what happened?

Aug 27

“I think one thing you can do to help your friends who are depressed is to reach out to them not in the spirit of helping, but in the spirit of liking them and wanting their company. “I’m here to help if you ever need me” is good to know, but hard to act on, especially when you’re in a dark place. Specific, ongoing, pleasure-based invitations are much easier to absorb. “I’m here. Let’s go to the movies. Or stay in and order takeout and watch some dumb TV.” “I’m having a party, it would be really great if you could come for a little while.” Ask them for help with things you know they are good at and like doing, so there is reciprocity and a way for them to contribute. “Will you come over Sunday and help me clear my closet of unfashionable and unflattering items? I trust your eye.” “Will you read this story I wrote and help me fix the dialogue?” “Want to make dinner together? You chop, I’ll assemble.” “I am going glasses shopping and I need another set of eyes.” Remind yourself why you like this person, and in the process, remind them that they are likable and worth your time and interest.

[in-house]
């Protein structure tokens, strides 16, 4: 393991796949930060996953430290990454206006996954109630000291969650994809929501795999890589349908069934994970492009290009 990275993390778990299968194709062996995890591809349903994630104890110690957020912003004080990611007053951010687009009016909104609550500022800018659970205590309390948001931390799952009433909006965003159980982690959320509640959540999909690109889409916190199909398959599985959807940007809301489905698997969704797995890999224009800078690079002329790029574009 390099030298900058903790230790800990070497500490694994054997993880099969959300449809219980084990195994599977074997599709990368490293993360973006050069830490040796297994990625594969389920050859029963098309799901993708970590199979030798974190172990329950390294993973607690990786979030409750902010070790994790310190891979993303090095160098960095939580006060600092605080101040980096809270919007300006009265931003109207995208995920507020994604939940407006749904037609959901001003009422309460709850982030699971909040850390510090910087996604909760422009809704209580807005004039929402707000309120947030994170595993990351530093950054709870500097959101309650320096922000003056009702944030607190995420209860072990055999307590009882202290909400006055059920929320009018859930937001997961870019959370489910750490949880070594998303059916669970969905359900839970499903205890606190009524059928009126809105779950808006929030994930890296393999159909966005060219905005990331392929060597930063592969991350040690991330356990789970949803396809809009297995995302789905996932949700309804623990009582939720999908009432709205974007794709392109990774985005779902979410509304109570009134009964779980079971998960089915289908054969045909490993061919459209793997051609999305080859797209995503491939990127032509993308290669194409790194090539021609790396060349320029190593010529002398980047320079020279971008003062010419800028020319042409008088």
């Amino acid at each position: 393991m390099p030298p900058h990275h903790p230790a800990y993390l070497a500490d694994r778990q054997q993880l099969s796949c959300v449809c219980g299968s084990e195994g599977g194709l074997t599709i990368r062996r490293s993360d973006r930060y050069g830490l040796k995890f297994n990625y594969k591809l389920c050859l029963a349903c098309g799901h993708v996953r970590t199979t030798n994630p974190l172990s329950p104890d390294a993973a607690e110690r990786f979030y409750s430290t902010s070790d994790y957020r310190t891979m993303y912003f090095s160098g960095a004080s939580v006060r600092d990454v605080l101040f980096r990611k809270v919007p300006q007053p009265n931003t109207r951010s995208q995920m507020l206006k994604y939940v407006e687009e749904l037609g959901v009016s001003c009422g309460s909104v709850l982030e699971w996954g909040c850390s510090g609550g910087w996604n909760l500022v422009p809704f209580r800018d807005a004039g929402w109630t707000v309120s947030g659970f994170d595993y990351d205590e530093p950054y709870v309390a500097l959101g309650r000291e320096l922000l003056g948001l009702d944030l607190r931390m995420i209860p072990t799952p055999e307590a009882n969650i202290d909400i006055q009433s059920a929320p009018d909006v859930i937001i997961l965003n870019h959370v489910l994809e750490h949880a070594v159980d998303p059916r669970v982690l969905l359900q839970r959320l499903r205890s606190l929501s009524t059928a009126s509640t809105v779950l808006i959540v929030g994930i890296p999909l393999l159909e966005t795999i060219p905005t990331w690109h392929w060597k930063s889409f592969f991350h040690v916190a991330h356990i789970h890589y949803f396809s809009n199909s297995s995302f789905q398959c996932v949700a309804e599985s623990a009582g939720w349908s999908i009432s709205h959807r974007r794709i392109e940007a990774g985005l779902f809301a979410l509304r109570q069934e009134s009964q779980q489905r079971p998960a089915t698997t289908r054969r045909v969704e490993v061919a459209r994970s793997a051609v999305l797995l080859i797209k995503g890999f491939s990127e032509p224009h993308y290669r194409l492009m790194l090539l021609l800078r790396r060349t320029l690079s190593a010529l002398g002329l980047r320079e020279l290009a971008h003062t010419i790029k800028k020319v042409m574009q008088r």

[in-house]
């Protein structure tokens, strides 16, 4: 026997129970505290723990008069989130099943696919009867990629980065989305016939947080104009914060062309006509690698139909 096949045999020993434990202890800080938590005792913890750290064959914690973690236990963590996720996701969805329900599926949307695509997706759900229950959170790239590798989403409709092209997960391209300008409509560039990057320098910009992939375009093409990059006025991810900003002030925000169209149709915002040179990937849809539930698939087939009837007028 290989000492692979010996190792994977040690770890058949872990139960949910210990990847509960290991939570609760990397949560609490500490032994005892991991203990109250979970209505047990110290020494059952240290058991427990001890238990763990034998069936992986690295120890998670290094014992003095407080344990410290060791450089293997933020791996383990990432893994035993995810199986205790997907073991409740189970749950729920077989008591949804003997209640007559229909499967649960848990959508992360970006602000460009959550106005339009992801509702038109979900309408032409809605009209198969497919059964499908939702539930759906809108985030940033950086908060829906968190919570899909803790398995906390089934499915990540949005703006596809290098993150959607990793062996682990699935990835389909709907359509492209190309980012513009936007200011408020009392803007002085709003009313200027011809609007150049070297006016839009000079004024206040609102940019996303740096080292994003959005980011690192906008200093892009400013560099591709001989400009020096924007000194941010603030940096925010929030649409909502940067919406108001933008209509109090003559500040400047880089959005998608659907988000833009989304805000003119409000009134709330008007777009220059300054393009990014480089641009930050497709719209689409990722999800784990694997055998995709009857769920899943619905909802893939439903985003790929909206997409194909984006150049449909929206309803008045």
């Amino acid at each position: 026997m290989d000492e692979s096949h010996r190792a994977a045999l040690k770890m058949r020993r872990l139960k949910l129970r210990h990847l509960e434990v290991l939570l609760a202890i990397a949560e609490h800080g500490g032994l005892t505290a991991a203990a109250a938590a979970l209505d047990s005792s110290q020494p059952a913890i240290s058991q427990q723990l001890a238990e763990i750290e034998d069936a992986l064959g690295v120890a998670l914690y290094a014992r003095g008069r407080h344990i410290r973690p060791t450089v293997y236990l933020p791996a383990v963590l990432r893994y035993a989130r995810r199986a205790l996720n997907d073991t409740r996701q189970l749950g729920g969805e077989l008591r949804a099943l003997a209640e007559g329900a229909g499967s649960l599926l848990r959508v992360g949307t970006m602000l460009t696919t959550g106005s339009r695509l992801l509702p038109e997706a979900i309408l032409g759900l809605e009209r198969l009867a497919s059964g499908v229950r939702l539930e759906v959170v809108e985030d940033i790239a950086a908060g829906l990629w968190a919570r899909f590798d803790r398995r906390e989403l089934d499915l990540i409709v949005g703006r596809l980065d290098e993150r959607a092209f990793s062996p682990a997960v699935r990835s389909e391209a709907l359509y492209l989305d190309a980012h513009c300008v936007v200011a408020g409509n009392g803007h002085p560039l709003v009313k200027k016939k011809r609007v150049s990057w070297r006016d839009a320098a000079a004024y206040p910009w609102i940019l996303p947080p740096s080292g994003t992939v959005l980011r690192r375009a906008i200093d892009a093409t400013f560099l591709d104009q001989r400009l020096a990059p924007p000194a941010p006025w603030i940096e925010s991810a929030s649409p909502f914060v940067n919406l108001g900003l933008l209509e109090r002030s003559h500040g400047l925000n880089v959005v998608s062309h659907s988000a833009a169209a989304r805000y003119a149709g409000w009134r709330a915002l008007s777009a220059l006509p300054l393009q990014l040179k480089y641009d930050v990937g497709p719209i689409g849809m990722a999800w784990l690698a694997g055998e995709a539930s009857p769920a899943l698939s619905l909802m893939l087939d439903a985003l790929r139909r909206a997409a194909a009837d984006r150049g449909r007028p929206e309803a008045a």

Talk to the parts of the person that aren’t being eaten by the depression. Make it as easy as possible to make and keep plans, if you have the emotional resources to be the initiator and to meet your friends a little more than halfway. If the person turns down a bunch of invitations in a row because (presumably) they don’t have the energy to be social, respect their autonomy by giving it a month or two and then try again. Keep the invitations simple; “Any chance we could have breakfast Saturday?” > “ARE YOU AVOIDING ME BECAUSE YOU’RE DEPRESSED OR BECAUSE YOU HATE ME I AM ONLY TRYING TO HELP YOU.” “I miss you and I want to see you” > “I’m worried about you.” A depressed person is going to have a shame spiral about how their shame is making them avoid you and how that’s giving them more shame, which is making them avoid you no matter what you do. No need for you to call attention to it. Just keep asking. “I want to see you” “Let’s do this thing.” “If you are feeling low, I understand, and I don’t want to impose on you, but I miss your face. Please come have coffee with me.” “Apology accepted. ApologIES accepted. So. Gelato and Outlander?”” —